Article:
She adds a word of advice for her fellow consumers, “Don’t ever take, ‘Sorry, I can’t help you,” as the final answer!”

We concur. Go on your bad selves, fair readers.

Comments

Edit Your Comment

  1. Abradax says:

    This wasn’t being an informed consumer. It was threatening bad publicity for not giving them service they weren’t entitled to per the now expired warranty they received when they bought the device.

    • josephbloseph says:

      Seconded. This is Sony going above and beyond to satisfy a terrible customer.

    • Lucky225 says:

      I can’t agree more, and well the story shows ‘Sony doing the right thing’, it more or less puts Sony in a bad light. Don’t get me wrong I *HATE* Sony, and do *NOT* buy Sony products, nor would I ever suggest anyone to buy Sony, but I think on this one me and Sony can agree.

    • Psycho Conductor says:

      This.

    • AlteredBeast (blaming the OP one article at a time.) says:

      “I was informed you don’t like bad publicity.”

    • Nunov Yerbizness says:

      Simple math. According to her (assuming she’s telling the truth), she bought the unit two years ago. It began acting up about a year ago, which would mean it basically chose to go TU about the time that a typical one-year factory warranty expired, maybe a hair before, maybe a hair after.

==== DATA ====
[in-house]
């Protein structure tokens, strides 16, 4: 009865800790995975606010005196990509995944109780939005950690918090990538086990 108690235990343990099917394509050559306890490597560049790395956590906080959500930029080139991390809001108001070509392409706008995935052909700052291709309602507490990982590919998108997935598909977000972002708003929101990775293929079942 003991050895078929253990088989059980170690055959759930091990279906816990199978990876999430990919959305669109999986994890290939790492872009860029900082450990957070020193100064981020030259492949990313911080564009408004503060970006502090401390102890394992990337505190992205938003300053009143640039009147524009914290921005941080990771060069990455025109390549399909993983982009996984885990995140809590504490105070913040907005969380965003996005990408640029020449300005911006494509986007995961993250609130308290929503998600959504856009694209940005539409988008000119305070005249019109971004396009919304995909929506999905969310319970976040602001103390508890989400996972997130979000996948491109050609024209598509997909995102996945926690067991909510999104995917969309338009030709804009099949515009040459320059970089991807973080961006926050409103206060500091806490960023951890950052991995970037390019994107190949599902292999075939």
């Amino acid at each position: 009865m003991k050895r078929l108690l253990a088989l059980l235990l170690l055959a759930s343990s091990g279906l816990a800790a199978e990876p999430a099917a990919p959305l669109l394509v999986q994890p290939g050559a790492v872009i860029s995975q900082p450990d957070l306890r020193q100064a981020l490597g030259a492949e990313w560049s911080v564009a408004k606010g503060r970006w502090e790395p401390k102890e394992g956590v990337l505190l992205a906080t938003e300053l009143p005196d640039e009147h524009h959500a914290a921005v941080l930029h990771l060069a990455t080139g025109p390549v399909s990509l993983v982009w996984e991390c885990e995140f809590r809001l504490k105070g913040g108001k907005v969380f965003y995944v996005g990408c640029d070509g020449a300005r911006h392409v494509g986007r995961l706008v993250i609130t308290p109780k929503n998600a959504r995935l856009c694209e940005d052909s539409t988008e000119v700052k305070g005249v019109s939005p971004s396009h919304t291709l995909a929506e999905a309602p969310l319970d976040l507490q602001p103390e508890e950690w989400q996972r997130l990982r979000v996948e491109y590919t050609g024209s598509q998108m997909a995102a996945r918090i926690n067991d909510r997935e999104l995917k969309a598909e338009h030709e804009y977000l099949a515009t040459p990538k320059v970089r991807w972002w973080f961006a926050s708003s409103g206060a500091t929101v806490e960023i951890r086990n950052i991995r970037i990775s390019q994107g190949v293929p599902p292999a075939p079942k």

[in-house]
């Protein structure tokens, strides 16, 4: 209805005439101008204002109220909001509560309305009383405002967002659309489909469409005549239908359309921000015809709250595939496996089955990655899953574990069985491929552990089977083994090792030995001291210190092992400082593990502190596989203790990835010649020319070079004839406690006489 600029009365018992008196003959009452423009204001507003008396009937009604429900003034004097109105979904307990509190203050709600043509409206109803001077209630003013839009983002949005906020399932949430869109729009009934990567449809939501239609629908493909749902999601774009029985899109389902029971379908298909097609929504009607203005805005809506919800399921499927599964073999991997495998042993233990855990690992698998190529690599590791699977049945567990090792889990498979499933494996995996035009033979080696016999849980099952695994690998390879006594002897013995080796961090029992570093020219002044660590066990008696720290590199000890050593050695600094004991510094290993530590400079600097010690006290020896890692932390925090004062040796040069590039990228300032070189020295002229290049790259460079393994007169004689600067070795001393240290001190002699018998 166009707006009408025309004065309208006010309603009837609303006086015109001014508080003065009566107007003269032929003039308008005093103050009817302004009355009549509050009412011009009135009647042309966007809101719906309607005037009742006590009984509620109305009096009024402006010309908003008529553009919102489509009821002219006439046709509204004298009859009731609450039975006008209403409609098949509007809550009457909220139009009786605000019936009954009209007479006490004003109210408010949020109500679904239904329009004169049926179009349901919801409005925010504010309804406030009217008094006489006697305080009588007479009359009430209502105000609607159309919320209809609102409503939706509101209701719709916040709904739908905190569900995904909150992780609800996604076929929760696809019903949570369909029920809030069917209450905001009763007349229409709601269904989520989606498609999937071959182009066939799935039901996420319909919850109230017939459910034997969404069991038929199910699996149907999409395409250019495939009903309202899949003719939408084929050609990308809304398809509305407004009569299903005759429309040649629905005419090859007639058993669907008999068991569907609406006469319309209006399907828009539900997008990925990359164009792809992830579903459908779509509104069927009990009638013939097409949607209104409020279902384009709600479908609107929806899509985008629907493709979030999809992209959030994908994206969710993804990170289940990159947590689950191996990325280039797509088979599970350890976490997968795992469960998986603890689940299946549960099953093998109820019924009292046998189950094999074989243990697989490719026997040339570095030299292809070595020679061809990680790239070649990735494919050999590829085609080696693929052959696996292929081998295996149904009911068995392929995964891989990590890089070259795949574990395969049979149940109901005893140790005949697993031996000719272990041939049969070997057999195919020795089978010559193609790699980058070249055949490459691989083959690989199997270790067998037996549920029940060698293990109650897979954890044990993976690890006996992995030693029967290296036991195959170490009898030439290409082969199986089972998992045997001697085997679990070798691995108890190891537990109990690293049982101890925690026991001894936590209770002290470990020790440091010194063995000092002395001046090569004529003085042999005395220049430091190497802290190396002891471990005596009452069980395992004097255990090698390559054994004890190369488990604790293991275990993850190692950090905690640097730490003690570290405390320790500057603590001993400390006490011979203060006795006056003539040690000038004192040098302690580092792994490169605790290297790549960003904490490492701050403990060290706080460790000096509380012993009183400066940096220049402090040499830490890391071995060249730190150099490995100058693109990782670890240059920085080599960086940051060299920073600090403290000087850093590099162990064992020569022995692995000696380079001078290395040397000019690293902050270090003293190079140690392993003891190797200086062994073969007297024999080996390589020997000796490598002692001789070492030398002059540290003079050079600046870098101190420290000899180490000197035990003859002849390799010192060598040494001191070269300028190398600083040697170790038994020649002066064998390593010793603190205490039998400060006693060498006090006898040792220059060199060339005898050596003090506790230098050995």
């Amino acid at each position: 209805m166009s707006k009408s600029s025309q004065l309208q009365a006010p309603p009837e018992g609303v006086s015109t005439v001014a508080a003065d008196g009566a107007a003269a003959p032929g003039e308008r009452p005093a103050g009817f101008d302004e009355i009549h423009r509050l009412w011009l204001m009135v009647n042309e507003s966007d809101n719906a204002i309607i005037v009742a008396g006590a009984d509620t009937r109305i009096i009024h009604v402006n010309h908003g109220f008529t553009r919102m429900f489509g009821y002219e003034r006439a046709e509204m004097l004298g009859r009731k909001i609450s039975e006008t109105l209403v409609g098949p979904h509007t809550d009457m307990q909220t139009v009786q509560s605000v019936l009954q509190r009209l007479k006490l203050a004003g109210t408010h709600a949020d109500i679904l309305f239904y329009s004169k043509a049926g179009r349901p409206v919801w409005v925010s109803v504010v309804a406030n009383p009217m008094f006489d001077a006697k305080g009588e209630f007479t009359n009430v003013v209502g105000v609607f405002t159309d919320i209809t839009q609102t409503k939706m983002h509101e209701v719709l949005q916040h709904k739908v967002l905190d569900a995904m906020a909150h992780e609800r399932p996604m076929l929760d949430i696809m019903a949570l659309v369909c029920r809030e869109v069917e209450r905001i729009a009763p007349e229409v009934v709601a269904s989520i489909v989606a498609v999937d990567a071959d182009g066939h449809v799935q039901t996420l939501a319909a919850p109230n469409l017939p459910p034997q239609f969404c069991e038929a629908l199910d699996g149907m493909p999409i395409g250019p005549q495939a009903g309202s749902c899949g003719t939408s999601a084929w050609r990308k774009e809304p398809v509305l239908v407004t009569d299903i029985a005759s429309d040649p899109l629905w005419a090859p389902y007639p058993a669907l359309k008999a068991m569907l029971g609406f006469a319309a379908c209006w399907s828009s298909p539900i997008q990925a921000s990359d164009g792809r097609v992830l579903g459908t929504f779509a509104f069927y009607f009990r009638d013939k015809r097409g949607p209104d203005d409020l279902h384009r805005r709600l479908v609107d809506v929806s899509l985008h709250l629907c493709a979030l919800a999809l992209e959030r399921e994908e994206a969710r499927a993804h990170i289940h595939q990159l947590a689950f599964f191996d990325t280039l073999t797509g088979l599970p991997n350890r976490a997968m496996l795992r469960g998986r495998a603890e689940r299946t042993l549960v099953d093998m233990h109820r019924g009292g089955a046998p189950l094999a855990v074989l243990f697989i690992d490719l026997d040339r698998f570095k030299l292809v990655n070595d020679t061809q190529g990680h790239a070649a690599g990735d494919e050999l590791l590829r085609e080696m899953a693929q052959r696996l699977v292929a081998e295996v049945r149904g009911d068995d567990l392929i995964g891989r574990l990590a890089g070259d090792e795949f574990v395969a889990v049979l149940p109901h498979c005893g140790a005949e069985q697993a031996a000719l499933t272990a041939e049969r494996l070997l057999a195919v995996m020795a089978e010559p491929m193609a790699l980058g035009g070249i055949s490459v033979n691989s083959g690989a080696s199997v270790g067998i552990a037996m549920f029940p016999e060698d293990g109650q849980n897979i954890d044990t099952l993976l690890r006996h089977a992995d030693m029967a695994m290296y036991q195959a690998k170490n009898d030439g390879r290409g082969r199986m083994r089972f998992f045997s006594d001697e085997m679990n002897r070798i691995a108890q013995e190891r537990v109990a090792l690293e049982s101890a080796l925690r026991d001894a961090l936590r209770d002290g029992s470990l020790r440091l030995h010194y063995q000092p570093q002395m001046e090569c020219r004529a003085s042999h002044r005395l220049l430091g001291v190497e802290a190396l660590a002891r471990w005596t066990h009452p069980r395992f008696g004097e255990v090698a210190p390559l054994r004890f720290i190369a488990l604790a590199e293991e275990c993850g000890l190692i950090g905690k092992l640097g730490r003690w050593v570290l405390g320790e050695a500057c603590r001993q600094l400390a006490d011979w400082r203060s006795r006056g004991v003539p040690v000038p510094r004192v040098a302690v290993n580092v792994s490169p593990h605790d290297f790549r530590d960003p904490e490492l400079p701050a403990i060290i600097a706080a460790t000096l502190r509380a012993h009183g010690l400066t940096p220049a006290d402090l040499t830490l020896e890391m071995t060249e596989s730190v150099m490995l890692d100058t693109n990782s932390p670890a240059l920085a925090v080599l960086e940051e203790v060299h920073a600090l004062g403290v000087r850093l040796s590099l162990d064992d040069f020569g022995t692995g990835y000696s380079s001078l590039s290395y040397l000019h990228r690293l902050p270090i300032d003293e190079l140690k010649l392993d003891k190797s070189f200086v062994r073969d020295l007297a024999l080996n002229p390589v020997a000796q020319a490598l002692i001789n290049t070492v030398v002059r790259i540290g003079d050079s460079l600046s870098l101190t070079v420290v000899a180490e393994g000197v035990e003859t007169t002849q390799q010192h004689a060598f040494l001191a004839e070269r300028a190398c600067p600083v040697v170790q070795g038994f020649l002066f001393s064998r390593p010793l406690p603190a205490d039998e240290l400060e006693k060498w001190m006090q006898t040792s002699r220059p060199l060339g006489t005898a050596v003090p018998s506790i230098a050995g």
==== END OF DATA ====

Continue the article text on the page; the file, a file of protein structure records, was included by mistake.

Maybe at your house, it’s standard operating procedure to replace all the electronics at the one-year mark, but at most homes, people justifiably expect their electronics to work well beyond the one-year factory warranty. If it craps out at the 366-day mark, guess what: I’m gonna holler very loudly to Sony about their jury-rigged piece of shyte, and demand that they fix it.

      Although I don’t see anything about her email that makes her sound particularly well-informed.

    • Jawaka says:

      Agreed. Basically the customer blackmailed Sony.

      Any of course people around here will applaud it.

    • kimmie says:

      +1. My sentiments exactly.

  2. Cat says:

    Michelle, you’re a great Leia.

    MB, is there something you want to tell us?

  3. sirwired says:

    I wonder why, even two years ago, one would have bought a PS3 even though a networked Blu-Ray player would have been far cheaper.